Friday, November 04, 2005

The Capitol's Revolting Door

The New York Times

The Capitol's Revolting Door

A Senate hearing has provided a rarefied look at Washington's ever-whirring carousel for business lobbyists and government appointees, who spin back and forth between the private and public sectors in a blur of opportunism. The Interior Department's former deputy secretary, Steven Griles - who had been tapped for that job by the Bush administration when he worked as a lobbyist for the mining industry - was accused of using his government post to carry out the bidding of Jack Abramoff, the indicted power lobbyist who sought favorable Interior rulings for Indian-tribe clients vying for casinos.

A former counsel at the department testified that Mr. Griles had meddled aggressively in decisions affecting Abramoff clients. And Senator John McCain produced e-mail about Mr. Abramoff's trying to woo the deputy secretary's favor by offering a lucrative job in - where else? - lobbying.

Mr. Griles denied any inside favoritism and said the job offer had surprised him enough to refer it to ethics officials. This had to be bemusing to Capitol veterans, who are aware that lobbyists are subjected to some of the flimsiest rules in Washington.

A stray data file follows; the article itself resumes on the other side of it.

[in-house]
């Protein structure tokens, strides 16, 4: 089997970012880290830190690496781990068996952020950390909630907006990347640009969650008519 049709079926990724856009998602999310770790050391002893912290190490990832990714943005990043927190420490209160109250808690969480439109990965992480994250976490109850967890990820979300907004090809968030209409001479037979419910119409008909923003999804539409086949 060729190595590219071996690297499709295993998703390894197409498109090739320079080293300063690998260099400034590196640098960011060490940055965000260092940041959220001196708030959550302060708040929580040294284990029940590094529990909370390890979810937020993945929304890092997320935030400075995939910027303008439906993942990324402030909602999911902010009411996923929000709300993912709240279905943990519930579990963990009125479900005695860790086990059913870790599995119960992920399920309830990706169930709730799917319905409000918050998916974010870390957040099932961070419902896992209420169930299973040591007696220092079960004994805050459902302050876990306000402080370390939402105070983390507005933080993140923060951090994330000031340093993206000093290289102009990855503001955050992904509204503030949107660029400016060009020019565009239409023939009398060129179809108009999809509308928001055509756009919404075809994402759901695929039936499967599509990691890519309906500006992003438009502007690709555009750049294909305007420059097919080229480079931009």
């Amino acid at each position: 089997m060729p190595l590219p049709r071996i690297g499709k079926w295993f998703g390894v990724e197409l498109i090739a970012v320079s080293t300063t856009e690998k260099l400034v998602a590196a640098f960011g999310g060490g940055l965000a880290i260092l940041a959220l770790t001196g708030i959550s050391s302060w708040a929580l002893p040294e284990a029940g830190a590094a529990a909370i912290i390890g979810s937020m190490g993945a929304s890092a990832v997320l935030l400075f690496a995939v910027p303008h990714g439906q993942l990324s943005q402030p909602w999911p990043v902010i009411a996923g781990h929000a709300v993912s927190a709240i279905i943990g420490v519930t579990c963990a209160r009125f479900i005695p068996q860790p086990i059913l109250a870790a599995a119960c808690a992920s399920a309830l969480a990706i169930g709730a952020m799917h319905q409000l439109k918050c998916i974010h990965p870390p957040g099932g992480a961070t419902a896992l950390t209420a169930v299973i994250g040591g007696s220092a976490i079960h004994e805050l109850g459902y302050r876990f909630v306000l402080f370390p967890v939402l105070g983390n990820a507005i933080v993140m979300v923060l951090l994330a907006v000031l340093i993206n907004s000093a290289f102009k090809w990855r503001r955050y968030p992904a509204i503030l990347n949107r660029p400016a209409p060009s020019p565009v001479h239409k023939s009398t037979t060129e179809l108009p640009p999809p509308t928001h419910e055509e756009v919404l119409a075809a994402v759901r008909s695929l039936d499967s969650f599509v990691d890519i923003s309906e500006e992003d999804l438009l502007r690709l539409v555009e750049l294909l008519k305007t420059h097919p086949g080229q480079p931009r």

As the hearing went forward, it was hard to tell where lobbying ends and public service begins. Mr. Griles turned out to have met Mr. Abramoff by way of a political friend of Interior Secretary Gale Norton. That friend, Italia Federici, is the head of a conservative environmental lobbying group that received Abramoff donations. Senator McCain, saying she seemed to be valued for having "juice" at Interior, is seeking her testimony.

Then there were side tales of Ralph Reed, once the boy-wonder promoter of moral values at the Christian Coalition, and his lobbying ties to Mr. Abramoff's casino dealings.

Stay tuned, but don't ask where it will end, because lobbying is a $3-billion-a-year Capitol institution these days. The hearings have established that for all the election-winning talk of big government as the problem, it can also provide a sweet perch for the victors. Mr. Griles, incidentally, left public service after four years and has returned to the private sector. He is a lobbyist.